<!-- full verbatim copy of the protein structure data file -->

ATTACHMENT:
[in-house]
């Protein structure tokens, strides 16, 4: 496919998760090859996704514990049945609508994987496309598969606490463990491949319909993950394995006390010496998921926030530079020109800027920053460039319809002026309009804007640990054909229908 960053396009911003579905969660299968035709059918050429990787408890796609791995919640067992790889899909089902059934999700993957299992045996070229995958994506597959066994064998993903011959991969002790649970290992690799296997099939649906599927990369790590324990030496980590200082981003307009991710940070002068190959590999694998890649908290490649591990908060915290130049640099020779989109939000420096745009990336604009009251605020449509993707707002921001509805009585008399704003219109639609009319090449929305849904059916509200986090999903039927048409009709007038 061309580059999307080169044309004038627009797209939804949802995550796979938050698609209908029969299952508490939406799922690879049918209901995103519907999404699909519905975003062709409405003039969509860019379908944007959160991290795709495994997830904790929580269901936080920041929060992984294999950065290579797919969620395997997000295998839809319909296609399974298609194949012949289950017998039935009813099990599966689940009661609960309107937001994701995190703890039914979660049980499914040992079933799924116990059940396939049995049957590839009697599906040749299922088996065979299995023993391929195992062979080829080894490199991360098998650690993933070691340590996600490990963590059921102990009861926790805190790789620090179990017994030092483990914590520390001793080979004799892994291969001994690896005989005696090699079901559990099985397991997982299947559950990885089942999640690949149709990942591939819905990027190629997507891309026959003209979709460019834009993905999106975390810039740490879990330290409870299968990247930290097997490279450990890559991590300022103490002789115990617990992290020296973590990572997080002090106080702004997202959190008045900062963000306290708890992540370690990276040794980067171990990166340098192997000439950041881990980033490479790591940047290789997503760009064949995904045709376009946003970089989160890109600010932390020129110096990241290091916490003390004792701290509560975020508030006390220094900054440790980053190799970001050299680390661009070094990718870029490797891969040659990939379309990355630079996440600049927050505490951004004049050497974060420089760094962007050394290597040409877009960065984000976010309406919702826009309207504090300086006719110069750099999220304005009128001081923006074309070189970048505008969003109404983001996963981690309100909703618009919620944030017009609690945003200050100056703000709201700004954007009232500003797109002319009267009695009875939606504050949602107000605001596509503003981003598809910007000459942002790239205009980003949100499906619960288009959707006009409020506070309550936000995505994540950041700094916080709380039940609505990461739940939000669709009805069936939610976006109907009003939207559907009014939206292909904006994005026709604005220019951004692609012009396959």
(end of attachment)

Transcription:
[in-house]
């Protein structure tokens, strides 16, 4: 496919998760090859996704514990049945609508994987496309598969606490463990491949319909993950394995006390010496998921926030530079020109800027920053460039319809002026309009804007640990054909229908 960053396009911003579905969660299968035709059918050429990787408890796609791995919640067992790889899909089902059934999700993957299992045996070229995958994506597959066994064998993903011959991969002790649970290992690799296997099939649906599927990369790590324990030496980590200082981003307009991710940070002068190959590999694998890649908290490649591990908060915290130049640099020779989109939000420096745009990336604009009251605020449509993707707002921001509805009585008399704003219109639609009319090449929305849904059916509200986090999903039927048409009709007038 061309580059999307080169044309004038627009797209939804949802995550796979938050698609209908029969299952508490939406799922690879049918209901995103519907999404699909519905975003062709409405003039969509860019379908944007959160991290795709495994997830904790929580269901936080920041929060992984294999950065290579797919969620395997997000295998839809319909296609399974298609194949012949289950017998039935009813099990599966689940009661609960309107937001994701995190703890039914979660049980499914040992079933799924116990059940396939049995049957590839009697599906040749299922088996065979299995023993391929195992062979080829080894490199991360098998650690993933070691340590996600490990963590059921102990009861926790805190790789620090179990017994030092483990914590520390001793080979004799892994291969001994690896005989005696090699079901559990099985397991997982299947559950990885089942999640690949149709990942591939819905990027190629997507891309026959003209979709460019834009993905999106975390810039740490879990330290409870299968990247930290097997490279450990890559991590300022103490002789115990617990992290020296973590990572997080002090106080702004997202959190008045900062963000306290708890992540370690990276040794980067171990990166340098192997000439950041881990980033490479790591940047290789997503760009064949995904045709376009946003970089989160890109600010932390020129110096990241290091916490003390004792701290509560975020508030006390220094900054440790980053190799970001050299680390661009070094990718870029490797891969040659990939379309990355630079996440600049927050505490951004004049050497974060420089760094962007050394290597040409877009960065984000976010309406919702826009309207504090300086006719110069750099999220304005009128001081923006074309070189970048505008969003109404983001996963981690309100909703618009919620944030017009609690945003200050100056703000709201700004954007009232500003797109002319009267009695009875939606504050949602107000605001596509503003981003598809910007000459942002790239205009980003949100499906619960288009959707006009409020506070309550936000995505994540950041700094916080709380039940609505990461739940939000669709009805069936939610976006109907009003939207559907009014939206292909904006994005026709604005220019951004692609012009396959």